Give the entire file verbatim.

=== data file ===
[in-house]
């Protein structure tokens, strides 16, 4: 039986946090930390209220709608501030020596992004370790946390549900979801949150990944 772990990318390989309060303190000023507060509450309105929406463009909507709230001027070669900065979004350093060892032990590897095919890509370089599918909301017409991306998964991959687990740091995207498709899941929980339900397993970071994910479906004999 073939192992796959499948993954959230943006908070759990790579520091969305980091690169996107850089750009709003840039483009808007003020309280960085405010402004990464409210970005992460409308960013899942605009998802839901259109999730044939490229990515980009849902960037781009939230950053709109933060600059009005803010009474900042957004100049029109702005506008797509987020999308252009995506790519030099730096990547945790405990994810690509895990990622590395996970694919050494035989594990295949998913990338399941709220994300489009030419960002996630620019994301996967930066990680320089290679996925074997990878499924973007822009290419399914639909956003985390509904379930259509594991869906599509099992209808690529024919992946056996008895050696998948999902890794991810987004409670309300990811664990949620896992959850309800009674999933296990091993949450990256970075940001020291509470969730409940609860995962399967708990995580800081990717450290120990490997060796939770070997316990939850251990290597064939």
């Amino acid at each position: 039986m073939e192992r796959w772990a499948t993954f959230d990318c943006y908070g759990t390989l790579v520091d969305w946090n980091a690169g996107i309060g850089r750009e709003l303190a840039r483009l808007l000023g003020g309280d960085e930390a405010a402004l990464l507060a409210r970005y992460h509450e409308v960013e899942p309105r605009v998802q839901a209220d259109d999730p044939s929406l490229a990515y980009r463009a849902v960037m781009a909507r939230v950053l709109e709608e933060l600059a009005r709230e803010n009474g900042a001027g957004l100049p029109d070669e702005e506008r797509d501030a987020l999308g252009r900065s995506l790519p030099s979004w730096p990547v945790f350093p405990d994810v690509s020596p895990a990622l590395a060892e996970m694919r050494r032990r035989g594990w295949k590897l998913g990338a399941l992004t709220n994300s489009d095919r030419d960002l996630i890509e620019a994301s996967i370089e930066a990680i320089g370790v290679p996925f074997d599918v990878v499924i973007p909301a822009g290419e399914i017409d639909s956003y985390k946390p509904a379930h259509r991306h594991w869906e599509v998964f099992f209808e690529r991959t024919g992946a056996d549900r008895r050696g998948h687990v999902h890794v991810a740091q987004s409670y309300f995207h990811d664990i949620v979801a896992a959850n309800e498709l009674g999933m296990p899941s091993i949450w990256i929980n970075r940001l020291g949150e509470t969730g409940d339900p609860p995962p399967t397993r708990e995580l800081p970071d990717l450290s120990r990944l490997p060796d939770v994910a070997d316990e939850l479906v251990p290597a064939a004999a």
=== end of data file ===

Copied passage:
[in-house]
């Protein structure tokens, strides 16, 4: 039986946090930390209220709608501030020596992004370790946390549900979801949150990944 772990990318390989309060303190000023507060509450309105929406463009909507709230001027070669900065979004350093060892032990590897095919890509370089599918909301017409991306998964991959687990740091995207498709899941929980339900397993970071994910479906004999 073939192992796959499948993954959230943006908070759990790579520091969305980091690169996107850089750009709003840039483009808007003020309280960085405010402004990464409210970005992460409308960013899942605009998802839901259109999730044939490229990515980009849902960037781009939230950053709109933060600059009005803010009474900042957004100049029109702005506008797509987020999308252009995506790519030099730096990547945790405990994810690509895990990622590395996970694919050494035989594990295949998913990338399941709220994300489009030419960002996630620019994301996967930066990680320089290679996925074997990878499924973007822009290419399914639909956003985390509904379930259509594991869906599509099992209808690529024919992946056996008895050696998948999902890794991810987004409670309300990811664990949620896992959850309800009674999933296990091993949450990256970075940001020291509470969730409940609860995962399967708990995580800081990717450290120990490997060796939770070997316990939850251990290597064939």
């Amino acid at each position: 039986m073939e192992r796959w772990a499948t993954f959230d990318c943006y908070g759990t390989l790579v520091d969305w946090n980091a690169g996107i309060g850089r750009e709003l303190a840039r483009l808007l000023g003020g309280d960085e930390a405010a402004l990464l507060a409210r970005y992460h509450e409308v960013e899942p309105r605009v998802q839901a209220d259109d999730p044939s929406l490229a990515y980009r463009a849902v960037m781009a909507r939230v950053l709109e709608e933060l600059a009005r709230e803010n009474g900042a001027g957004l100049p029109d070669e702005e506008r797509d501030a987020l999308g252009r900065s995506l790519p030099s979004w730096p990547v945790f350093p405990d994810v690509s020596p895990a990622l590395a060892e996970m694919r050494r032990r035989g594990w295949k590897l998913g990338a399941l992004t709220n994300s489009d095919r030419d960002l996630i890509e620019a994301s996967i370089e930066a990680i320089g370790v290679p996925f074997d599918v990878v499924i973007p909301a822009g290419e399914i017409d639909s956003y985390k946390p509904a379930h259509r991306h594991w869906e599509v998964f099992f209808e690529r991959t024919g992946a056996d549900r008895r050696g998948h687990v999902h890794v991810a740091q987004s409670y309300f995207h990811d664990i949620v979801a896992a959850n309800e498709l009674g999933m296990p899941s091993i949450w990256i929980n970075r940001l020291g949150e509470t969730g409940d339900p609860p995962p399967t397993r708990e995580l800081p970071d990717l450290s120990r990944l490997p060796d939770v994910a070997d316990e939850l479906v251990p290597a064939a004999a």